Could Donald Trump be on the verge of his Watergate?

US president faces twin threats from Mueller and Democrats in his third year in office

US president Donald Trump faces a potentially treacherous time as Democrats prepare to take control of the House of Representatives in January. Photograph: Brendan Smialowski/AFP/Getty Images

US president Donald Trump faces a potentially treacherous time as Democrats prepare to take control of the House of Representatives in January. Photograph: Brendan Smialowski/AFP/Getty Images

 

When Donald Trump boards Air Force One and heads to his Mar-a-Lago estate in Florida for Christmas, he will be leaving behind a Washington that is bracing itself for the conclusion of special counsel Robert Mueller’s investigation.

Two years into Trump’s presidency, the special counsel inquiry into Russian interference in the election appears to be stepping up a gear.

The former FBI director was appointed in May 2017 to run the department of justice’s Russia investigation. Almost 20 months later, four former Trump advisers and his former campaign chairman have pleaded guilty to charges; a total of 33 people have been indicted – 26 of them Russians.

The past few weeks have seen the emergence of the most damaging allegations to date. Trump’s one-time lawyer Michael Cohen and David Pecker, the head of AMI, the company which owns the National Enquirer, have effectively turned on the president.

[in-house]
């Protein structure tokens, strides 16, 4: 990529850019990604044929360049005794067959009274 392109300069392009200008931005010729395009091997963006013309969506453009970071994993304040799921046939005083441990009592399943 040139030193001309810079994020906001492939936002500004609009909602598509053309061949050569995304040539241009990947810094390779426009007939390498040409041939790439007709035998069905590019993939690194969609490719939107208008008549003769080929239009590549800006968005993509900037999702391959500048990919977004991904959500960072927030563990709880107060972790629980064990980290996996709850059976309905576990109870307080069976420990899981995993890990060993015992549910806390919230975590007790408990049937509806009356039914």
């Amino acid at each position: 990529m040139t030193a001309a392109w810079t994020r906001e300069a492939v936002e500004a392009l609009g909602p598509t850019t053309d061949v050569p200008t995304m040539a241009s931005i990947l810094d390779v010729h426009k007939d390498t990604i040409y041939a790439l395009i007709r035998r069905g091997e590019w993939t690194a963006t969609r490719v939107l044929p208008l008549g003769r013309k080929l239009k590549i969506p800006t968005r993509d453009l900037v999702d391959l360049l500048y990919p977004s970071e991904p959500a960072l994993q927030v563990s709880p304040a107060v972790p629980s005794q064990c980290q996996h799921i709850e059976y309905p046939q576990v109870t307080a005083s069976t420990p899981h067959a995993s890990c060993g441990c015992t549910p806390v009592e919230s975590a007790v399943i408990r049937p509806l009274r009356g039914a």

Both have claimed that Trump directed payments to two women just before the 2016 presidential election in a bid to influence the outcome. If these claims are proved – and there is at least one recording of Trump appearing to instruct Cohen to pay porn actor Stormy Daniels – then the president could be in breach of campaign financing laws, a serious criminal offence.

Federal prosecutors are also investigating possible misuse of inaugural committee funds, amid reports that countries such as Qatar, Saudi Arabia and the United Arab Emirates illegally gave donations to gain access to the incoming administration.

Subpoena powers

The recent flurry of activity related to the Mueller inquiry is coinciding with a potentially treacherous time for Trump as Democrats prepare to take control of the House of Representatives in January. The incoming chairs of key congressional committees – including the judiciary, ways and means, and intelligence committees – have indicated that they will use their subpoena powers to force Trump to release documents relating to his business and tax affairs.

But while Democrats are flexing their muscles when it comes to oversight, they are less strident on the question of impeachment.

Mueller is expected to deliver a report on his investigation to Congress when it concludes. It will then fall to the House judiciary committee in the first instance, and then the full 435-member House, to decide whether to begin impeachment proceedings. The trial would then be conducted in the Senate, but a two-thirds majority is needed for conviction. With Republicans commanding a majority in the Senate, members of Trump’s own party would have to turn against him in order for him to be impeached.

*Democrats are mindful of the lessons of the Clinton saga 20 years ago. Then, Republicans vigorously pursued the impeachment of a Democratic president, but ultimately it backfired. Having voted for impeachment in the House in October 1998, Republicans, who had been expecting to make double-digit gains in the midterms, suffered huge losses in the elections the following month.